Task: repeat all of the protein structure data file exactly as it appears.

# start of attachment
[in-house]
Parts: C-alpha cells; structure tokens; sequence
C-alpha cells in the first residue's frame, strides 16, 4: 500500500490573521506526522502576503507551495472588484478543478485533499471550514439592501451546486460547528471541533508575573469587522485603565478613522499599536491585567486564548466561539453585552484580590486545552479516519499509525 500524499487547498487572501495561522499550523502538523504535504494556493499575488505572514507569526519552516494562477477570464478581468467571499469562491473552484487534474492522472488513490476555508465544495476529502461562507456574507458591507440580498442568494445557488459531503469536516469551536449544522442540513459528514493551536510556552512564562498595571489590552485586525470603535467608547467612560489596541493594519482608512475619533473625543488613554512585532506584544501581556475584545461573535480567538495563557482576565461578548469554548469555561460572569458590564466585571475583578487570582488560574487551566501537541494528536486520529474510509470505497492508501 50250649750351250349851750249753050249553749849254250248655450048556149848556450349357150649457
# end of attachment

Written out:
[in-house]
Parts: C-alpha cells; structure tokens; sequence
C-alpha cells in the first residue's frame, strides 16, 4: 500500500490573521506526522502576503507551495472588484478543478485533499471550514439592501451546486460547528471541533508575573469587522485603565478613522499599536491585567486564548466561539453585552484580590486545552479516519499509525 500524499487547498487572501495561522499550523502538523504535504494556493499575488505572514507569526519552516494562477477570464478581468467571499469562491473552484487534474492522472488513490476555508465544495476529502461562507456574507458591507440580498442568494445557488459531503469536516469551536449544522442540513459528514493551536510556552512564562498595571489590552485586525470603535467608547467612560489596541493594519482608512475619533473625543488613554512585532506584544501581556475584545461573535480567538495563557482576565461578548469554548469555561460572569458590564466585571475583578487570582488560574487551566501537541494528536486520529474510509470505497492508501 50250649750351250349851750249753050249553749849254250248655450048556149848556450349357150649457